Hank  Adler

If convicted wife murderer Scott Peterson was a citizen of Lithuania, subject to deportation to Lithuania and Lithuania refused to take him, would U.S. Immigration and Customs Enforcement (ICE)believe that the law requires that Scott Peterson be released from prison?

"In March 2003, the Homeland Security Act set into motion what would be the single-largest government reorganization since the creation of the Department of Defense. One of the agencies in the new Department of Homeland Security was the Bureau of Immigration and Customs Enforcement, now known as U.S. Immigration and Customs Enforcement or ICE. ICE was granted a unique combination of civil and criminal authorities to better protect national security and public safety in answer to the tragic events on 9/11." From the ICE website.

In a recently issued report by the Center for Immigration Studies, in 2013, ICE released over 36,000 convicted criminal aliens from detention. These individuals were awaiting the outcome of deportation proceedings. Included in the releases were individuals convicted of 193 homicides, 303 kidnappings and 426 sexual assaults. (There is no data with respect to the original charges in each case and resulting plea agreements in any of the 36,000 convictions.) Forget the ICE website, I am not feeling so good about ICE's role in protecting public safety.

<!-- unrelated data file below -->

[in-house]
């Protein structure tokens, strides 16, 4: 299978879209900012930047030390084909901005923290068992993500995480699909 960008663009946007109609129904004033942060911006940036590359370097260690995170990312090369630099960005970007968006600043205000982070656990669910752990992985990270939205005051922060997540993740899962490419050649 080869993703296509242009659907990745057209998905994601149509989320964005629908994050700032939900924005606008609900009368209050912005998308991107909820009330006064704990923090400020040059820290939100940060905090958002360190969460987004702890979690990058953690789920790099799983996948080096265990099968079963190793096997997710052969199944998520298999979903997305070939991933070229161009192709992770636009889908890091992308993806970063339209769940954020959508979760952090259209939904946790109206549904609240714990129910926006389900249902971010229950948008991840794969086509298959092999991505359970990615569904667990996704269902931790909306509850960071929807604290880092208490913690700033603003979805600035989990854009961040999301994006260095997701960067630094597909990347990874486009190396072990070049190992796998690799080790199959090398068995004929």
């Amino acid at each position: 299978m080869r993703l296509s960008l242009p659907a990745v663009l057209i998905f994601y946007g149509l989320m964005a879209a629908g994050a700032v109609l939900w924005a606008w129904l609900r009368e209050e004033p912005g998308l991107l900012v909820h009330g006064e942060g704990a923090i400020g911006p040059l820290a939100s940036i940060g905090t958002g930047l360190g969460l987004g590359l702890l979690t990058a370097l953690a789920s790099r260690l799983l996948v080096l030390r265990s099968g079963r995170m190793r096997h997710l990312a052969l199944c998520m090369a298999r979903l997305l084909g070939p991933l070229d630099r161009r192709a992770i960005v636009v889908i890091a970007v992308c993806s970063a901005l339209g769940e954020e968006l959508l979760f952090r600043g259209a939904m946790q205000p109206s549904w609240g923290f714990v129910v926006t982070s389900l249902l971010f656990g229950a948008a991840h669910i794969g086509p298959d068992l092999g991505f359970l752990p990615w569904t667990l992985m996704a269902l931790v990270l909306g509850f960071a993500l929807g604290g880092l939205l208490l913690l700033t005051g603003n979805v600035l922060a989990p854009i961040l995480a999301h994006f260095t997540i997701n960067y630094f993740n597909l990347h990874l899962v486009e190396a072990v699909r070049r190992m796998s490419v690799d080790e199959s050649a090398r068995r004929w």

Apparently, these individuals were released, at least in part, because of a 2001 Supreme Court decision, Zadvydas v. Davis, a decision that prevents ICE from indefinitely detaining certain aliens whose countries will not accept them back.

ICE reports to Homeland Security and Homeland Security reports to the President of the United States. There should be no surprises here. It has been more than a decade since Zadvydas v. Davis. It was the President's job to know that murderers were being released from prison as it is the job of the Department of Homeland Security to inform him of such actions long before they take place.

If releasing murderers into the general population of the United States of America is not either acceptable to or the actual goal and objective of U.S. immigration policy, there should have been legislation passed to change the results emanating from Zadvydas v. Davis.

If there is a member of Congress or the Administration who believes releasing convicted murderers, kidnappers and rapists from prison is a good idea, let them speak up. It should not matter whether the murderer is Scott Peterson or an foreign alien. For that matter, it should not matter if it is a alien from a different solar system.

Hank Adler

Hank Adler is an Assistant Professor at Chapman University.

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